On a recent trip to the New York City neighborhood of Woodside, Queens, home to large communities of South and Southeast Asian immigrants, I was captivated by the wide variety of gourds sold in the grocery stores; many of which I had never heard of, much less tasted. Stricken by a case of gourd fever, I returned to the area on a gourd-hunting expedition with my friend Dressler, whose blog, Bitter Butter, is focused on the history of desserts and pastries. While Dressler explores the baking possibilities of our gourd haul, I’ll be cooking each one and profiling them in a series of posts.
Welcome to The Gourd Files.
GOURDS, GOURDS, ALL TYPE OF GOURDS
What do pumpkin, cantaloupe, cucumber and zucchini have in common? If you said “they’re all fruits, even though we call some of them vegetables,” you’re right! But they’re also all members of the same family: the gourds.
You might know the sweeter gourds as melons, others as squash, marrows or courgettes, and still others (like cucumber) by a unique species name, but in many languages no such distinctions are made. In Latin they were all called cucurbita, and this catch-all name has given rise to our modern scientific terminology. Botanists know them as cucurbits, members of the family Cucurbitaceae. Nearly all cucurbit plants are vines. They share other traits like separate male and female flowers on the same plant and a hard-shelled fruit without segments inside, known as a pepo (which would be the perfect name for a cartoon gourd who has comic misadventures in a vegetable garden.)
The gourd family is vast and varied, with close to a thousand species scattered across every continent except Antarctica. The oldest-known cucurbit fossil (from the Paleocene, 66-56 million years ago) was found in Montana, USA, but it’s difficult to know where these plants originated for two reasons: 1) continental drift and 2) human drift. Gourds are useful to us, so we’ve always brought them with us wherever we go. Take for instance one of humanity’s favorite gourds, the bottle gourd or calabash (Lagenaria siceraria). Young calabash fruit is edible, while the mature fruit can be dried to make a watertight container. Ancient humans were quick to pounce on this two-for-one deal. Around 14,000 years ago, calabash became one of the first species ever domesticated; possibly the very first. Early humans took calabash seeds with them on their many migrations, and they’ve been found in Paleolithic sites as far-flung as Egypt, Thailand and Peru. The voyage of Columbus was conducted from one land of calabash-growers to another.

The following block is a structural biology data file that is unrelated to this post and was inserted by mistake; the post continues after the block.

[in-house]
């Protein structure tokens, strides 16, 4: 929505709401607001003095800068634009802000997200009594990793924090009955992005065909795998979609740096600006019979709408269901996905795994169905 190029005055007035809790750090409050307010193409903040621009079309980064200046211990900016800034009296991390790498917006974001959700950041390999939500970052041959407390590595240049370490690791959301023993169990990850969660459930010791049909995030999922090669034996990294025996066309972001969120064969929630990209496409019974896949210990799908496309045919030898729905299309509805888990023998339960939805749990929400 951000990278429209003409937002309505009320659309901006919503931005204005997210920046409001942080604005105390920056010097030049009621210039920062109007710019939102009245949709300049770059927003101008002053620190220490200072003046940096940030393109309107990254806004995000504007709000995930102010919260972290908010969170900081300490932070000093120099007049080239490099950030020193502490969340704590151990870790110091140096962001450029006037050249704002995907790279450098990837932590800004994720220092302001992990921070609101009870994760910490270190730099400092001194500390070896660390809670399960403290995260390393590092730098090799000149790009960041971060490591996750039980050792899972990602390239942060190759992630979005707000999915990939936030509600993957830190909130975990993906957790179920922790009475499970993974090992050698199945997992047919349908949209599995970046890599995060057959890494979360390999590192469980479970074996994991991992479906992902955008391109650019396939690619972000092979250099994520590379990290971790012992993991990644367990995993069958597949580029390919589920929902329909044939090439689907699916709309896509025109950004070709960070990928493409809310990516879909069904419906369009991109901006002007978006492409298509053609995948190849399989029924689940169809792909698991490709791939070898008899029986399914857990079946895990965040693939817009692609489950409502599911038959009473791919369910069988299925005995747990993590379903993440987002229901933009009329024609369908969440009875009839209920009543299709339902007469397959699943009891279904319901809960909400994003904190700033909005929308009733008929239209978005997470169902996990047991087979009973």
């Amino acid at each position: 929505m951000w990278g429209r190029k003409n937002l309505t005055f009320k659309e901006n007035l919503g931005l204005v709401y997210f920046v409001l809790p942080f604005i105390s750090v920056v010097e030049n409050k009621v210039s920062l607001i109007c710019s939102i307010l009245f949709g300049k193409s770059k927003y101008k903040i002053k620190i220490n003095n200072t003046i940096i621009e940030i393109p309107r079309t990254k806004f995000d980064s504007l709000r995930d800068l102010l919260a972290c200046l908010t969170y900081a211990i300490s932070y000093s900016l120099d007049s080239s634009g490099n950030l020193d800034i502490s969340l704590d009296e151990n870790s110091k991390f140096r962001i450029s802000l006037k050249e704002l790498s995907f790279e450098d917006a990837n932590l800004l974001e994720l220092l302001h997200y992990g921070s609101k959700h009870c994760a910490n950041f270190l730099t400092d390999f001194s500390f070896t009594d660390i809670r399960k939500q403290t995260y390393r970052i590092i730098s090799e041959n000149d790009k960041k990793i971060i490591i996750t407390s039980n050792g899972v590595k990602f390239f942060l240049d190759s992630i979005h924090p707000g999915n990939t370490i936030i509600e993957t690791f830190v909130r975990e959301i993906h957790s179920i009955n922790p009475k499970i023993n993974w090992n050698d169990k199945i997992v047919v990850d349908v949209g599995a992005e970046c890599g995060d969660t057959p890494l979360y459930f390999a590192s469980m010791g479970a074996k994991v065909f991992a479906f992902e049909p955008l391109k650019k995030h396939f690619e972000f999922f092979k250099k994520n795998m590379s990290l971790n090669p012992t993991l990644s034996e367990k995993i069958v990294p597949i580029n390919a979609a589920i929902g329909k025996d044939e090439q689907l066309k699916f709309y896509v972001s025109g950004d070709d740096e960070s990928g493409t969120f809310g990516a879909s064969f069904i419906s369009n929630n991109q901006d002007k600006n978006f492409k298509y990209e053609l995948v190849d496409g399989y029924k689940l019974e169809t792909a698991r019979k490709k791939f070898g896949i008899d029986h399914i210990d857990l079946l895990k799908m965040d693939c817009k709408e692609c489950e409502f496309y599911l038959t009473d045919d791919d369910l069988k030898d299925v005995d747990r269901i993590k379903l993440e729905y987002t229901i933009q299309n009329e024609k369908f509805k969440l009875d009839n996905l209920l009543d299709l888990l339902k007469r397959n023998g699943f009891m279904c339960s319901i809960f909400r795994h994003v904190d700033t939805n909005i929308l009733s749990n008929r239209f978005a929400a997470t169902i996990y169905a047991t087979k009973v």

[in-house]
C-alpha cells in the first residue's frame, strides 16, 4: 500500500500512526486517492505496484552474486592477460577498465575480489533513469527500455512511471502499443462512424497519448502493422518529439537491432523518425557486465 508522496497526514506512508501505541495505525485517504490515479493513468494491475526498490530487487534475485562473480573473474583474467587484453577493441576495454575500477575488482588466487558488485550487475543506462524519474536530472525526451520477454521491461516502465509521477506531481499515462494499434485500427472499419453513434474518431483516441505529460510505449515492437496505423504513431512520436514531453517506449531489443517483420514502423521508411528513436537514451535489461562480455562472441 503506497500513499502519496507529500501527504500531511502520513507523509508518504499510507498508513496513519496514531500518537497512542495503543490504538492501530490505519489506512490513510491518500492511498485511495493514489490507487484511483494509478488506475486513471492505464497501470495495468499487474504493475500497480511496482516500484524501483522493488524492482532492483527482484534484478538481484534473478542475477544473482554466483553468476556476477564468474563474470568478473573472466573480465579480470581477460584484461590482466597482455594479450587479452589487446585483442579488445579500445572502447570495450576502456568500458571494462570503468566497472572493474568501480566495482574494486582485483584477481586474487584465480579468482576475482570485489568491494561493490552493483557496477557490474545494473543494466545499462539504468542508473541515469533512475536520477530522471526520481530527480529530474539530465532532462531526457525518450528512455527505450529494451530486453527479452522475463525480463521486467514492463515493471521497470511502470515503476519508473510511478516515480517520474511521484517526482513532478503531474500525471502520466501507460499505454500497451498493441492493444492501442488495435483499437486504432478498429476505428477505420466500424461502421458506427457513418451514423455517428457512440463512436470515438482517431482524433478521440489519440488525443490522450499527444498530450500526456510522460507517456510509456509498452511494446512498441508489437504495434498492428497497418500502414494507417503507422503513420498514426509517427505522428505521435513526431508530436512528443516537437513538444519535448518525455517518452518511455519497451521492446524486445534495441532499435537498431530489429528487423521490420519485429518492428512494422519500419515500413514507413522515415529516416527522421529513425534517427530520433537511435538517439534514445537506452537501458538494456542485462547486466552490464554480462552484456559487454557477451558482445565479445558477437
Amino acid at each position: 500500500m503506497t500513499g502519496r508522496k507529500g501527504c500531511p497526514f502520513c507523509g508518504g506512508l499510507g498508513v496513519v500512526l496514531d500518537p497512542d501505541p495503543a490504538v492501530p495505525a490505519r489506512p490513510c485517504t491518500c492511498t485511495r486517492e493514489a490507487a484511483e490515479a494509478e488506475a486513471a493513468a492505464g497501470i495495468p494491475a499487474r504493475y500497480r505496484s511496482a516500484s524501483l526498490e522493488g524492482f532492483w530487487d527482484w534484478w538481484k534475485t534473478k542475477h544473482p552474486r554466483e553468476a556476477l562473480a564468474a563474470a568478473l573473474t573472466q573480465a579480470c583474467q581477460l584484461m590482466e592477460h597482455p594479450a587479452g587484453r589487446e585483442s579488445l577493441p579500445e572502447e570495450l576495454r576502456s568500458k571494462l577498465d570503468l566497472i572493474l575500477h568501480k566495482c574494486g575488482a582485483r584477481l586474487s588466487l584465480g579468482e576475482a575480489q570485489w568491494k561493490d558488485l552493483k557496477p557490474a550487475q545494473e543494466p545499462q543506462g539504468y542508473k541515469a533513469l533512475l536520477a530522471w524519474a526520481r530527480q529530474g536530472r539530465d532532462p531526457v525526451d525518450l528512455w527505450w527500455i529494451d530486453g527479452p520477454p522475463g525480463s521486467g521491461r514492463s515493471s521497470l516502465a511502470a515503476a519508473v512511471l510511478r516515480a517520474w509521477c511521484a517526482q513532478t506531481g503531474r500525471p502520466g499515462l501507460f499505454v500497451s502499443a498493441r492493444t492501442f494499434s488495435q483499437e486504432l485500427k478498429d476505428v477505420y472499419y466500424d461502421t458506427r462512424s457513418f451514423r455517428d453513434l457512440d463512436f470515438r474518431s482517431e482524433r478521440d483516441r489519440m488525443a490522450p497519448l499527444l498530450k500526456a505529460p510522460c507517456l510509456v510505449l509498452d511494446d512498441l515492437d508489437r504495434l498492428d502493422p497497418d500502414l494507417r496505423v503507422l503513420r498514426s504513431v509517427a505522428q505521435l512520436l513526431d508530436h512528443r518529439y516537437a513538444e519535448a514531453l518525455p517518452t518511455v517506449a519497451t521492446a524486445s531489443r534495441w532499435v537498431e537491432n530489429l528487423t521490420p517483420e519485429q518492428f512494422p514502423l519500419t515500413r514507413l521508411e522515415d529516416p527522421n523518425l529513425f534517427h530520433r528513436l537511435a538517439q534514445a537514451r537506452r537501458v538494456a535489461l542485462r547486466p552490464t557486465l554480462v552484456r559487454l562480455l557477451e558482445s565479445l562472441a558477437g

Almost every culture on earth is wild about gourds. And why not? Their uses are endless; they can be steamed or fried, spiralized or stuffed, baked into pie or squished into face mask, etc, etc. In West Africa, dried calabashes are used to make drums and other traditional instruments, while in India, the original loofah sponge was a tough, fibrous gourd called, you guessed it, luffa. The gourde is the national currency of Haiti, though it’s made of paper these days.
In the American Southwest, the Zuñi and Hopi honor a stripy, gourd-headed nature spirit named Patung, the Squash Katsina. Unmarried Hopi girls once twisted their hair into distinctive double “squash blossoms,” a hairstyle which inspired that of Princess Leia. After bringing our beloved gourds everywhere on earth, it was only a matter of time before we brought them into space.
Human beings cultivate, use and celebrate gourds throughout the world, though not all of the almost-a-thousand cucurbit species are equally well-known. In this series, we’ll take an in-depth look at the flavor, history and personality of some of humanity’s oldest pals. They say dog is man’s best friend, but the first doggie-bowl was a gourd.
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